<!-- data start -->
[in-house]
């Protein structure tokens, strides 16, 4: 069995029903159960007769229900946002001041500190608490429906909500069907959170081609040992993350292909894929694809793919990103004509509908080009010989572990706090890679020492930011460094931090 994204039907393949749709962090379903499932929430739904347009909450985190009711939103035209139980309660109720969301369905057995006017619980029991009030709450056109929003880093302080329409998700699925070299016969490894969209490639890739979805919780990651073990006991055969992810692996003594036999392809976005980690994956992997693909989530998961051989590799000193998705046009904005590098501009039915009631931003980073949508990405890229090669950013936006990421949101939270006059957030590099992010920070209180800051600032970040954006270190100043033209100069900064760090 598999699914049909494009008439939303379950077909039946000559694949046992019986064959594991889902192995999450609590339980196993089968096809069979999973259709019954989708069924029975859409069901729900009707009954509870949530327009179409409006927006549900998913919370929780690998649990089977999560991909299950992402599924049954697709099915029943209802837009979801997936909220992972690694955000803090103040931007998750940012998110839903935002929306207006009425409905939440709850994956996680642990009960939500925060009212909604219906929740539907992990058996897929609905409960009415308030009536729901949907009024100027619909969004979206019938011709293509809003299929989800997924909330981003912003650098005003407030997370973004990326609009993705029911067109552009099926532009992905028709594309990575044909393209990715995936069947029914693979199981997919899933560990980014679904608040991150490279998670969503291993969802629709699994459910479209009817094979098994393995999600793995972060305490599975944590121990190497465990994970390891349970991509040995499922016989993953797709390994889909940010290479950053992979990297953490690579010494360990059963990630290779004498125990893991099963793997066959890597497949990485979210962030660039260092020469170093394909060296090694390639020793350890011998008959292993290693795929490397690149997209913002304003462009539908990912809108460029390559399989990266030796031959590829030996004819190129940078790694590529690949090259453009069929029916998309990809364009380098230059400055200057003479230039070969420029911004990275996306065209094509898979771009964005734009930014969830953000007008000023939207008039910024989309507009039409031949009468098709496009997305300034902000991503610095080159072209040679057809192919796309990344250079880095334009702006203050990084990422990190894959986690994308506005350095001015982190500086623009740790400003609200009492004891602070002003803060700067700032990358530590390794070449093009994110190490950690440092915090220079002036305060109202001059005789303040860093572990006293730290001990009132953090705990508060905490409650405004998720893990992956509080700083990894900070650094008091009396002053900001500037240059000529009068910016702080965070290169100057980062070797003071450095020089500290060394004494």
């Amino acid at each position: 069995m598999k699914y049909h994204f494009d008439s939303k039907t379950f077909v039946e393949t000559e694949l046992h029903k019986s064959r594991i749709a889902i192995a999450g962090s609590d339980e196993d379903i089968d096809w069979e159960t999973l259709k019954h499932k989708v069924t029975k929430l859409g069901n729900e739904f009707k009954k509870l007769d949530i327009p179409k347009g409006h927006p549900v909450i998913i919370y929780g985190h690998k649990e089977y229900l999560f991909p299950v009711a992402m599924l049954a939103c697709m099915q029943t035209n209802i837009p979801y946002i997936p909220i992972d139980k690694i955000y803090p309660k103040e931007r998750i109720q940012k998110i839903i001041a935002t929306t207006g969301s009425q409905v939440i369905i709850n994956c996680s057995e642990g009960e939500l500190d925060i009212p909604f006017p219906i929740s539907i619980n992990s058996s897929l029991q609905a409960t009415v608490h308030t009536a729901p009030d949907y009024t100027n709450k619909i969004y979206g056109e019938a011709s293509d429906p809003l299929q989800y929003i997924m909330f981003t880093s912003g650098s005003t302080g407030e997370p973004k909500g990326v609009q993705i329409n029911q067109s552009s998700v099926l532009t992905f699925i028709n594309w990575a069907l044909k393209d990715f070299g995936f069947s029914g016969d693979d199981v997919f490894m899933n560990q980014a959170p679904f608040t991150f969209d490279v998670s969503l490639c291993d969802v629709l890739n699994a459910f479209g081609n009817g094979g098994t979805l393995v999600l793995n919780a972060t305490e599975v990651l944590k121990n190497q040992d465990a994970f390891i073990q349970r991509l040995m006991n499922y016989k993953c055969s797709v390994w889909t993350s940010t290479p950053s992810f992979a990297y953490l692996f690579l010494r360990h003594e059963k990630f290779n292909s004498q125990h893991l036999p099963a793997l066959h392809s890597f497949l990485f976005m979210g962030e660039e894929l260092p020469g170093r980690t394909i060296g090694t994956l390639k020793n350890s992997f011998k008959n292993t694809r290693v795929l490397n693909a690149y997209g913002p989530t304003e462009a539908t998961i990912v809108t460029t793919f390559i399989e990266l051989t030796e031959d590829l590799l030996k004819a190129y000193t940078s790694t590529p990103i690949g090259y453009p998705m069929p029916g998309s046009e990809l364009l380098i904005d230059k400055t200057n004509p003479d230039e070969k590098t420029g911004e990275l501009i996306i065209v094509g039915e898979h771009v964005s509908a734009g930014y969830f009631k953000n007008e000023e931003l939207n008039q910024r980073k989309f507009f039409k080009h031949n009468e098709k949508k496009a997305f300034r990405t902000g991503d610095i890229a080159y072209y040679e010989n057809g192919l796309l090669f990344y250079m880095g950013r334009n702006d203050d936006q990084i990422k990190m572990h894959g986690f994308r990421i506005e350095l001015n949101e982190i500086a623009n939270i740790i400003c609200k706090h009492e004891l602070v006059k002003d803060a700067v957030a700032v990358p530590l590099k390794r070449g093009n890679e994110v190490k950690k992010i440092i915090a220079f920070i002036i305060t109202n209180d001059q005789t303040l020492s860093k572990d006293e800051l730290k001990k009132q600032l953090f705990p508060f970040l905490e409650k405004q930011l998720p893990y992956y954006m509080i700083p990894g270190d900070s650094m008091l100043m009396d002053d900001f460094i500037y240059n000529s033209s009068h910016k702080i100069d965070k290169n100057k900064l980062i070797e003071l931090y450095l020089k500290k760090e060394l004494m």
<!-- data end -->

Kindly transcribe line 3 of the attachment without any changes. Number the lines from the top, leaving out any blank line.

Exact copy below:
């Amino acid at each position: 069995m598999k699914y049909h994204f494009d008439s939303k039907t379950f077909v039946e393949t000559e694949l046992h029903k019986s064959r594991i749709a889902i192995a999450g962090s609590d339980e196993d379903i089968d096809w069979e159960t999973l259709k019954h499932k989708v069924t029975k929430l859409g069901n729900e739904f009707k009954k509870l007769d949530i327009p179409k347009g409006h927006p549900v909450i998913i919370y929780g985190h690998k649990e089977y229900l999560f991909p299950v009711a992402m599924l049954a939103c697709m099915q029943t035209n209802i837009p979801y946002i997936p909220i992972d139980k690694i955000y803090p309660k103040e931007r998750i109720q940012k998110i839903i001041a935002t929306t207006g969301s009425q409905v939440i369905i709850n994956c996680s057995e642990g009960e939500l500190d925060i009212p909604f006017p219906i929740s539907i619980n992990s058996s897929l029991q609905a409960t009415v608490h308030t009536a729901p009030d949907y009024t100027n709450k619909i969004y979206g056109e019938a011709s293509d429906p809003l299929q989800y929003i997924m909330f981003t880093s912003g650098s005003t302080g407030e997370p973004k909500g990326v609009q993705i329409n029911q067109s552009s998700v099926l532009t992905f699925i028709n594309w990575a069907l044909k393209d990715f070299g995936f069947s029914g016969d693979d199981v997919f490894m899933n560990q980014a959170p679904f608040t991150f969209d490279v998670s969503l490639c291993d969802v629709l890739n699994a459910f479209g081609n009817g094979g098994t979805l393995v999600l793995n919780a972060t305490e599975v990651l944590k121990n190497q040992d465990a994970f390891i073990q349970r991509l040995m006991n499922y016989k993953c055969s797709v390994w889909t993350s940010t290479p950053s992810f992979a990297y953490l692996f690579l010494r360990h003594e059963k990630f290779n292909s004498q125990h893991l036999p099963a793997l066959h392809s890597f497949l990485f976005m979210g962030e660039e894929l260092p020469g170093r980690t394909i060296g090694t994956l390639k020793n350890s992997f011998k008959n292993t694809r290693v795929l490397n693909a690149y997209g913002p989530t304003e462009a539908t998961i990912v809108t460029t793919f390559i399989e990266l051989t030796e031959d590829l590799l030996k004819a190129y000193t940078s790694t590529p990103i690949g090259y453009p998705m069929p029916g998309s046009e990809l364009l380098i904005d230059k400055t200057n004509p003479d230039e070969k590098t420029g911004e990275l501009i996306i065209v094509g039915e898979h771009v964005s509908a734009g930014y969830f009631k953000n007008e000023e931003l939207n008039q910024r980073k989309f507009f039409k080009h031949n009468e098709k949508k496009a997305f300034r990405t902000g991503d610095i890229a080159y072209y040679e010989n057809g192919l796309l090669f990344y250079m880095g950013r334009n702006d203050d936006q990084i990422k990190m572990h894959g986690f994308r990421i506005e350095l001015n949101e982190i500086a623009n939270i740790i400003c609200k706090h009492e004891l602070v006059k002003d803060a700067v957030a700032v990358p530590l590099k390794r070449g093009n890679e994110v190490k950690k992010i440092i915090a220079f920070i002036i305060t109202n209180d001059q005789t303040l020492s860093k572990d006293e800051l730290k001990k009132q600032l953090f705990p508060f970040l905490e409650k405004q930011l998720p893990y992956y954006m509080i700083p990894g270190d900070s650094m008091l100043m009396d002053d900001f460094i500037y240059n000529s033209s009068h910016k702080i100069d965070k290169n100057k900064l980062i070797e003071l931090y450095l020089k500290k760090e060394l004494m």